Amit Kumar Pandey*
Research Scientist, Aldebaran Robotics, 168 bis 170 rue Raymond Losserand, 75014 Paris, France
Received Date: March 10, 2014; Accepted Date: March 11, 2014; Published Date: March 20, 2014
Citation: Pandey AK (2014) An Introduction to LOVOTICS. Lovotics 2:e103. doi: 10.4172/2090-9888.10000e103
Copyright: © 2014 Amit Kumar Pandey. This is an open-access article distributed under the terms of the Creative Commons Attribution License, which permits unrestricted use, distribution, and reproduction in any medium, provided the original author and source are credited.
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On behalf of the Editorial Board of the Journal of Lovotics, it is our great pleasure to introduce the journal. Launching this new journal would not have been possible without the significant support from the International Editorial Board members and precious contributions of authors and reviewers.
Lovotics, as a discipline, aims to elevate the Social Robotics and Human Robot Interaction towards affection and friendship between the robot and the human partner. The aim of the journal is to serve as a platform for researchers across the world to share their latest research, development and innovation in the field of Lovotics, for the benefit of the robotics community and with the vision to contribute for the betterment of the society.
This first issue of the journal features eight contributions from around the world, highlighting different aspects and results for Lovotics. The first paper by Lanza, exploits the idea that why not the computers can be creative, and explores the possibilities of computer ‘thinking’ of ‘electric poems’. The second paper by Cooney highlights how the social well-being aspect, one of the main goals of Lovotics, can be studies. It explores the roles of perceived enjoyment, affection and proactive engagement of the robot. Lovotics as a discipline intends to build a long lasting and close relationship between the human and the robot. The third paper by Pandey discusses the range of key questions and the basic ingredients for building such robots and suggests taking into account the broader notion of the Uncanny Valley from Lovotics perspective.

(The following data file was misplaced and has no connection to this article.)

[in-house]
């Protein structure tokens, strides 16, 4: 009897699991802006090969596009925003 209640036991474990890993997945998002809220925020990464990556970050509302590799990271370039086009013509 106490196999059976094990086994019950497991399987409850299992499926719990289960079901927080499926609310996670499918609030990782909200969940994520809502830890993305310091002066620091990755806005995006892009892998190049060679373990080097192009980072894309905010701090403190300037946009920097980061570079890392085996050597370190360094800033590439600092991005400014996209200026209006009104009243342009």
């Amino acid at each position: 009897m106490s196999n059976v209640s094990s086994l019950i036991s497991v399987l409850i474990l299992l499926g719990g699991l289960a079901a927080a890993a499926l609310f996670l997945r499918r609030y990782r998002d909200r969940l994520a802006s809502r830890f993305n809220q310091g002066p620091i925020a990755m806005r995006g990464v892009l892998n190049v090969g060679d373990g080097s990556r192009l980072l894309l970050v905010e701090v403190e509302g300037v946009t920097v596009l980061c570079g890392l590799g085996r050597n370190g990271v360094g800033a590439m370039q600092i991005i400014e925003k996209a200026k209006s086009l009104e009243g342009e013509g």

The feeling of being loved in a remote communication is studied in the fourth paper by Kuwamura. Their system Active Co-Presence allows users to virtually hug a person in the remote site through the medium. The fifth paper by Levy explores the possibilities of more intimate relation between a robot and a human. From this perspective, he talks about the Roxxxy robot and investigates the promises made and the ‘services’ it delivers. The sixth paper by Pagnon explores the aspect of autonomy and discusses some common guidelines and factors to develop autonomous vehicles. The seventh paper by Riccillo distinguishes tele presence from remote controlled robot, where the former has the Lovotics ingredient of ‘feel’. It discusses such Avatars in an interactive office setting. Finally, the paper by Jamisola discusses how to transfer to machines the notion of love and affection, which are some of the core ingredients of a Lovotics robot.
While these papers provide an interesting walkthrough of the field of Lovotics, the associated challenges and the potential solutions, they also give the clear idea that the field is in its infancy but at the same time very promising for the well-being of the society. We hope that the collection of articles in this issue of the Journal of Lovotics will elevate the understanding of the readers about the field and pave the path for the more serious investigations in terms of research, development and innovation.